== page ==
Duke University Center for International Studies rather than stand alone area studies programs,
certainly until the 1980s. Even through the 2000s, area studies clusters under DUCIS auspices
encouraged undergraduates to complete a region concentration within the framework of ICS.6 Duke
scholars focused on particular regions of the world viewed ICS as a framework that allowed the study of
languages and regional knowledge while challenging regionalism through comparative and transnational
work (empirical, methodological, and conceptual). The ICS project from the outset was disciplinary and
interdisciplinary: scholars in disciplines were the projects main sponsors, administrators, advisors, and
teachers of core and non-core courses; and all areas from literature, dance, and theater to economics
were represented in coursework from the beginning. While coursework was drawn from almost every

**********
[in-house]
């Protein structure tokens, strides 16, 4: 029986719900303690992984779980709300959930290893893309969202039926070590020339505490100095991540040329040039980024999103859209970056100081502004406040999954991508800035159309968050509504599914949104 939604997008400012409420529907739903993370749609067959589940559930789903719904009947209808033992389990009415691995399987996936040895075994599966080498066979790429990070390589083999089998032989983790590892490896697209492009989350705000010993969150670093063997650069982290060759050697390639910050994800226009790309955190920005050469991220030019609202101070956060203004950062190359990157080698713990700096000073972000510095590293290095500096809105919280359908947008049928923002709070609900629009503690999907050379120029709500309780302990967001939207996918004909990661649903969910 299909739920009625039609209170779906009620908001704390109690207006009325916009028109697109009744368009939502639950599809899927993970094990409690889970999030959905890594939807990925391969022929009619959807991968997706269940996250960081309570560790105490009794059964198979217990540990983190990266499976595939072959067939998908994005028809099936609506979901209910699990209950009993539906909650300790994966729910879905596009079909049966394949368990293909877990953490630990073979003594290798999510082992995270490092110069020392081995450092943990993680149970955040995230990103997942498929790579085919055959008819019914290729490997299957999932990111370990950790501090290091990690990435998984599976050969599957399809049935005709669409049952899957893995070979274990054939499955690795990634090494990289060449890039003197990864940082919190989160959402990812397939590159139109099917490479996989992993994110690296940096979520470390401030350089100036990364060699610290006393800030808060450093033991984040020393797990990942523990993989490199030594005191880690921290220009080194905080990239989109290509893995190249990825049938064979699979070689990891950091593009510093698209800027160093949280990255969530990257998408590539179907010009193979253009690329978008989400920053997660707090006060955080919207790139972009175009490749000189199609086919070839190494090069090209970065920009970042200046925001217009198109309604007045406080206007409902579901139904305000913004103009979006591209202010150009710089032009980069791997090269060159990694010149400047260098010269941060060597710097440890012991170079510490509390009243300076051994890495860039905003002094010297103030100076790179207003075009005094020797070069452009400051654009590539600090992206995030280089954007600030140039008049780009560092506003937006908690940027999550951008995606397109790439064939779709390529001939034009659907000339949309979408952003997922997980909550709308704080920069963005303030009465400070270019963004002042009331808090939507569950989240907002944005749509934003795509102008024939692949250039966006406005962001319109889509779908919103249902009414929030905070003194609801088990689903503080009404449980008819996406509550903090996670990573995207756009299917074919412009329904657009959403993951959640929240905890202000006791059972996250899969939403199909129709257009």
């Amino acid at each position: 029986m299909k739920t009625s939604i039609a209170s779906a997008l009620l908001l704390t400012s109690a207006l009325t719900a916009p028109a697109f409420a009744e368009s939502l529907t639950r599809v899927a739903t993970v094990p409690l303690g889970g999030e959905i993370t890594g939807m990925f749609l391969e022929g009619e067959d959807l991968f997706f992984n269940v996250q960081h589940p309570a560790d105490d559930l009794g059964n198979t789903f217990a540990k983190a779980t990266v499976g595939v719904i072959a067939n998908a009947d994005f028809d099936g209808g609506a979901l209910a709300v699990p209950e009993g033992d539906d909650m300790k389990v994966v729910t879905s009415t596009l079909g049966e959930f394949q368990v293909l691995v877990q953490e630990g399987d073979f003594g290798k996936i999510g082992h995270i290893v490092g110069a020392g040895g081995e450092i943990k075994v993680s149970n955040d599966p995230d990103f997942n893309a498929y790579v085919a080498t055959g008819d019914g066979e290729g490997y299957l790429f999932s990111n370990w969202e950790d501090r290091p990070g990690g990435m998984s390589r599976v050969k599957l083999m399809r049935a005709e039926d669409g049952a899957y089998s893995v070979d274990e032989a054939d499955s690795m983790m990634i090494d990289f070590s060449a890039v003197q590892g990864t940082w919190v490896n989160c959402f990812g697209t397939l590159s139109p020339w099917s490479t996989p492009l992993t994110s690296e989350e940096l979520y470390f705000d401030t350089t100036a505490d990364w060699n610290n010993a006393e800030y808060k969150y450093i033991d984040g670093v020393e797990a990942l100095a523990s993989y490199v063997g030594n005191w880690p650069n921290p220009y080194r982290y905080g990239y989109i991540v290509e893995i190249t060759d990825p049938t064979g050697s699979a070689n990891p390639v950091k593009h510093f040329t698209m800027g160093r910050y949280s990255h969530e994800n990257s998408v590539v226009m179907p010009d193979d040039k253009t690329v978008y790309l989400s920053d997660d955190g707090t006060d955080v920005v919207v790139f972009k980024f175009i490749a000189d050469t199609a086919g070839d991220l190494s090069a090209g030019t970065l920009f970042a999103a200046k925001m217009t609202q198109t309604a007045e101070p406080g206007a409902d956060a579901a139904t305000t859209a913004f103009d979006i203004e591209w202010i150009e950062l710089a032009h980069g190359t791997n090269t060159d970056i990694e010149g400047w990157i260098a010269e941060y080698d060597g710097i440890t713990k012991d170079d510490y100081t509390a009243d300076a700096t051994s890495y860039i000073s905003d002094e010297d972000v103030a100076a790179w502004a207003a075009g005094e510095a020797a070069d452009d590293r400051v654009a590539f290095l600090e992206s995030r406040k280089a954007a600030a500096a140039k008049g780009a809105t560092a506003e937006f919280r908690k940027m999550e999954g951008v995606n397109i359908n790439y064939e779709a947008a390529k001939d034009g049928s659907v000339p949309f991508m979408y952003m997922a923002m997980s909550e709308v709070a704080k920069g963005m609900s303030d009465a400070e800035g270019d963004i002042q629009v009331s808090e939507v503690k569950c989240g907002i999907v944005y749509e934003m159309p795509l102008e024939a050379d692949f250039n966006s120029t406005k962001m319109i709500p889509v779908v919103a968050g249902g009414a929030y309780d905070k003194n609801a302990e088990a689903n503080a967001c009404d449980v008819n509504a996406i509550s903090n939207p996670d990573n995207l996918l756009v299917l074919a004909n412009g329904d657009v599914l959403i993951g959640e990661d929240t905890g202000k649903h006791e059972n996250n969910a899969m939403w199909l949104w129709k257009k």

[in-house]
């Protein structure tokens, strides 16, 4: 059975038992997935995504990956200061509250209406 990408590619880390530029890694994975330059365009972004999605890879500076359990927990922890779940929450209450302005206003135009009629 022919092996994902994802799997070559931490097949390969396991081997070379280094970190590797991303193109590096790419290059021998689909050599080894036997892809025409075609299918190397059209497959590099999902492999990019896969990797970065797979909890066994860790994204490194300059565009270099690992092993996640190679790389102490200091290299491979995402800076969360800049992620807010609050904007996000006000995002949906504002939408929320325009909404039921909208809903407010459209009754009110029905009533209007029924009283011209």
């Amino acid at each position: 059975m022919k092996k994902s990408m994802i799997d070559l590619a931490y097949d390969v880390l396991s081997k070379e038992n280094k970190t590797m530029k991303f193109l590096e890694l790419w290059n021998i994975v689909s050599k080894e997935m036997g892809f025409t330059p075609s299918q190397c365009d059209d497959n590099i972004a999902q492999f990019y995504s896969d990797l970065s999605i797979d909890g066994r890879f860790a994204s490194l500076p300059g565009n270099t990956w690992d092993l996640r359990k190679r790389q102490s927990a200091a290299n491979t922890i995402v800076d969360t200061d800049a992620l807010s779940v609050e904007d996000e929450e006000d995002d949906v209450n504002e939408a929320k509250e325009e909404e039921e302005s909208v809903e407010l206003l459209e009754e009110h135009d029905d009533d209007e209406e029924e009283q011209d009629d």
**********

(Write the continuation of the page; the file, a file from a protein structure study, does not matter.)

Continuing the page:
corner of humanities and social science fields and appeared to avoid disciplinary nationalism, core
teaching and administrative responsibilities were primarily undertaken by faculty in history, political
science, sociology, geography, and religion. Literature and culture-focused faculty involved in teaching,
administration, and advising primarily came from area studies clusters.7
The following faculty served as directors of CST/ICS from 1973 to 2011: Bernard Silberman, history,
1973-75; William M. OBarr, anthropology, 1975-76; Arturo Valenzuela, political science, 1976-78;
Charles W. Bergquist, history, 1978-81; Margaret A. McKean, political science, 1981-83; A. Kenneth Pye,
law and history, 1983-85; Gary Gereffi, sociology, 1985-87; Andrew Gordon, history, 1987-89; Sheridan
(Dan) Johns III, political science, 1989-92; Bruce Lawrence, religion, 1992-97; Marcy Litle, history (acting
in 1995-96 and co-director in 1996-97); Martin Lewis and Kren Wigen, geography, history, 1997-2002;
Jehanne Gheith and Litle, Slavic studies, history, 2002-11; Frances Hasso, womens studies/sociology,
2011-.
STRUCTURE OF THE MAJOR OVER TIME
An examination of the Undergraduate Bulletin and evidence from interviews with former
administrators, faculty, and staff indicate that ICS has been a dynamic major responsive to changes in

Comparative Area Studies was initiated by faculty involved in the Duke Center for International Studies (DUCIS)